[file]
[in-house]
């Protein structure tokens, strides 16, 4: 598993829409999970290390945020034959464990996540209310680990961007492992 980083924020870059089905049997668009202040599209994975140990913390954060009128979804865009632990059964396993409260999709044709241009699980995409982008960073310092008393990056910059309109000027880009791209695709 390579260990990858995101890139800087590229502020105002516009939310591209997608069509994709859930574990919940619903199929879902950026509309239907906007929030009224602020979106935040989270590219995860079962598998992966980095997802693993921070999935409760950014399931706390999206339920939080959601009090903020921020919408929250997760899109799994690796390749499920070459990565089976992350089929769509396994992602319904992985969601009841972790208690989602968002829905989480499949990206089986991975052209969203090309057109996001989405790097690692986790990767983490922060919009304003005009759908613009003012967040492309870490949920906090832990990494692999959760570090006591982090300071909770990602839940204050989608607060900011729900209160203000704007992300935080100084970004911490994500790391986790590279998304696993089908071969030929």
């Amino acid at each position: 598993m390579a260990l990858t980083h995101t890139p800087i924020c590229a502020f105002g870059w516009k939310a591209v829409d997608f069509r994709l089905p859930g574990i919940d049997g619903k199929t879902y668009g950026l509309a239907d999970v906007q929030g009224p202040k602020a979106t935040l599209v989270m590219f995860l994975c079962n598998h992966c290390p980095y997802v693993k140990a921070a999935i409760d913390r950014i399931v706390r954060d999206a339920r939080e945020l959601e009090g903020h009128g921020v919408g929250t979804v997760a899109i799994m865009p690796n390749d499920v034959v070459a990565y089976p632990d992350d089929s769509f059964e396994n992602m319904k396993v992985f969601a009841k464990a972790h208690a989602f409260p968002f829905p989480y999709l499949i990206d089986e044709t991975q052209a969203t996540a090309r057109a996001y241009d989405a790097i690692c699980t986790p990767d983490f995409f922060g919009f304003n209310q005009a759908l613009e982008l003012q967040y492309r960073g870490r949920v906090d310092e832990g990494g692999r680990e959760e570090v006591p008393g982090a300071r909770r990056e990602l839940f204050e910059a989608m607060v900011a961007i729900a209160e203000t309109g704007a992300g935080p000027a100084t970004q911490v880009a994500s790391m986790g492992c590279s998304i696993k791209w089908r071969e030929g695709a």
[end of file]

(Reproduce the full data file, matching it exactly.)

[in-house]
């Protein structure tokens, strides 16, 4: 598993829409999970290390945020034959464990996540209310680990961007492992 980083924020870059089905049997668009202040599209994975140990913390954060009128979804865009632990059964396993409260999709044709241009699980995409982008960073310092008393990056910059309109000027880009791209695709 390579260990990858995101890139800087590229502020105002516009939310591209997608069509994709859930574990919940619903199929879902950026509309239907906007929030009224602020979106935040989270590219995860079962598998992966980095997802693993921070999935409760950014399931706390999206339920939080959601009090903020921020919408929250997760899109799994690796390749499920070459990565089976992350089929769509396994992602319904992985969601009841972790208690989602968002829905989480499949990206089986991975052209969203090309057109996001989405790097690692986790990767983490922060919009304003005009759908613009003012967040492309870490949920906090832990990494692999959760570090006591982090300071909770990602839940204050989608607060900011729900209160203000704007992300935080100084970004911490994500790391986790590279998304696993089908071969030929």
């Amino acid at each position: 598993m390579a260990l990858t980083h995101t890139p800087i924020c590229a502020f105002g870059w516009k939310a591209v829409d997608f069509r994709l089905p859930g574990i919940d049997g619903k199929t879902y668009g950026l509309a239907d999970v906007q929030g009224p202040k602020a979106t935040l599209v989270m590219f995860l994975c079962n598998h992966c290390p980095y997802v693993k140990a921070a999935i409760d913390r950014i399931v706390r954060d999206a339920r939080e945020l959601e009090g903020h009128g921020v919408g929250t979804v997760a899109i799994m865009p690796n390749d499920v034959v070459a990565y089976p632990d992350d089929s769509f059964e396994n992602m319904k396993v992985f969601a009841k464990a972790h208690a989602f409260p968002f829905p989480y999709l499949i990206d089986e044709t991975q052209a969203t996540a090309r057109a996001y241009d989405a790097i690692c699980t986790p990767d983490f995409f922060g919009f304003n209310q005009a759908l613009e982008l003012q967040y492309r960073g870490r949920v906090d310092e832990g990494g692999r680990e959760e570090v006591p008393g982090a300071r909770r990056e990602l839940f204050e910059a989608m607060v900011a961007i729900a209160e203000t309109g704007a992300g935080p000027a100084t970004q911490v880009a994500s790391m986790g492992c590279s998304i696993k791209w089908r071969e030929g695709a």